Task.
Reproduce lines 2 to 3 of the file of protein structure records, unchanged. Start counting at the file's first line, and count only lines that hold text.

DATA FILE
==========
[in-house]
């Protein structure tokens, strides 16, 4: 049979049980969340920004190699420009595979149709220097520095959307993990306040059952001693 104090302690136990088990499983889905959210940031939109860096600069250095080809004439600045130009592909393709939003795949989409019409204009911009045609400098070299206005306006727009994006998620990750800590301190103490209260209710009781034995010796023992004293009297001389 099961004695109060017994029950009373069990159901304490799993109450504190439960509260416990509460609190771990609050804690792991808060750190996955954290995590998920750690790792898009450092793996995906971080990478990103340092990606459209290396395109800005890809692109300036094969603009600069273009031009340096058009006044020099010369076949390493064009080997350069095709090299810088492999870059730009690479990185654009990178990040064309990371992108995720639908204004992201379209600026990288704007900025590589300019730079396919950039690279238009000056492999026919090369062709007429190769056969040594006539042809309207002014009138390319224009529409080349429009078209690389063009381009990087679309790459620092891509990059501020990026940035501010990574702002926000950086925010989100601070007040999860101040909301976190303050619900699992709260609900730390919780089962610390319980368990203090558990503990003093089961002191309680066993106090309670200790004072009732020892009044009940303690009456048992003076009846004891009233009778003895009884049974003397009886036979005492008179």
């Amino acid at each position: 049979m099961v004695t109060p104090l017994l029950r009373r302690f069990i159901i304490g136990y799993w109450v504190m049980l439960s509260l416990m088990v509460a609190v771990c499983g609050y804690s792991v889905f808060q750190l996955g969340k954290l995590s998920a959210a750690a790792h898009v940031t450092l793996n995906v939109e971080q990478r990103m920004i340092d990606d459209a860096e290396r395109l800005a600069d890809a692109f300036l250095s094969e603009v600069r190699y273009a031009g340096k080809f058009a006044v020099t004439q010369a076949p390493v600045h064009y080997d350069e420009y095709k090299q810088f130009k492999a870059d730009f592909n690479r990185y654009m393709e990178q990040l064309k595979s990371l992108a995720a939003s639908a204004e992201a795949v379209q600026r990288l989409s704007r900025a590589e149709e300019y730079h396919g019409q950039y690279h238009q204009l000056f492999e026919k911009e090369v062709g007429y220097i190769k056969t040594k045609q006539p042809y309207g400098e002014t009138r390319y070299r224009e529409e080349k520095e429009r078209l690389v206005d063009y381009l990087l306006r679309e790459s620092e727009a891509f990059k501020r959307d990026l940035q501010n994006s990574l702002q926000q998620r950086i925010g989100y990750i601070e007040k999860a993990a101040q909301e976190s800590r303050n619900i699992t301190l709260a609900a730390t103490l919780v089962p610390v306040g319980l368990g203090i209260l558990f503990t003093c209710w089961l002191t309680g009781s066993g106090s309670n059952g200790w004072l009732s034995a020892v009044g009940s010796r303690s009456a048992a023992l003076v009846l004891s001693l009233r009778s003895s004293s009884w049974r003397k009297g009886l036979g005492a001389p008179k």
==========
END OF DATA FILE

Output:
């Protein structure tokens, strides 16, 4: 049979049980969340920004190699420009595979149709220097520095959307993990306040059952001693 104090302690136990088990499983889905959210940031939109860096600069250095080809004439600045130009592909393709939003795949989409019409204009911009045609400098070299206005306006727009994006998620990750800590301190103490209260209710009781034995010796023992004293009297001389 099961004695109060017994029950009373069990159901304490799993109450504190439960509260416990509460609190771990609050804690792991808060750190996955954290995590998920750690790792898009450092793996995906971080990478990103340092990606459209290396395109800005890809692109300036094969603009600069273009031009340096058009006044020099010369076949390493064009080997350069095709090299810088492999870059730009690479990185654009990178990040064309990371992108995720639908204004992201379209600026990288704007900025590589300019730079396919950039690279238009000056492999026919090369062709007429190769056969040594006539042809309207002014009138390319224009529409080349429009078209690389063009381009990087679309790459620092891509990059501020990026940035501010990574702002926000950086925010989100601070007040999860101040909301976190303050619900699992709260609900730390919780089962610390319980368990203090558990503990003093089961002191309680066993106090309670200790004072009732020892009044009940303690009456048992003076009846004891009233009778003895009884049974003397009886036979005492008179």
């Amino acid at each position: 049979m099961v004695t109060p104090l017994l029950r009373r302690f069990i159901i304490g136990y799993w109450v504190m049980l439960s509260l416990m088990v509460a609190v771990c499983g609050y804690s792991v889905f808060q750190l996955g969340k954290l995590s998920a959210a750690a790792h898009v940031t450092l793996n995906v939109e971080q990478r990103m920004i340092d990606d459209a860096e290396r395109l800005a600069d890809a692109f300036l250095s094969e603009v600069r190699y273009a031009g340096k080809f058009a006044v020099t004439q010369a076949p390493v600045h064009y080997d350069e420009y095709k090299q810088f130009k492999a870059d730009f592909n690479r990185y654009m393709e990178q990040l064309k595979s990371l992108a995720a939003s639908a204004e992201a795949v379209q600026r990288l989409s704007r900025a590589e149709e300019y730079h396919g019409q950039y690279h238009q204009l000056f492999e026919k911009e090369v062709g007429y220097i190769k056969t040594k045609q006539p042809y309207g400098e002014t009138r390319y070299r224009e529409e080349k520095e429009r078209l690389v206005d063009y381009l990087l306006r679309e790459s620092e727009a891509f990059k501020r959307d990026l940035q501010n994006s990574l702002q926000q998620r950086i925010g989100y990750i601070e007040k999860a993990a101040q909301e976190s800590r303050n619900i699992t301190l709260a609900a730390t103490l919780v089962p610390v306040g319980l368990g203090i209260l558990f503990t003093c209710w089961l002191t309680g009781s066993g106090s309670n059952g200790w004072l009732s034995a020892v009044g009940s010796r303690s009456a048992a023992l003076v009846l004891s001693l009233r009778s003895s004293s009884w049974r003397k009297g009886l036979g005492a001389p008179k």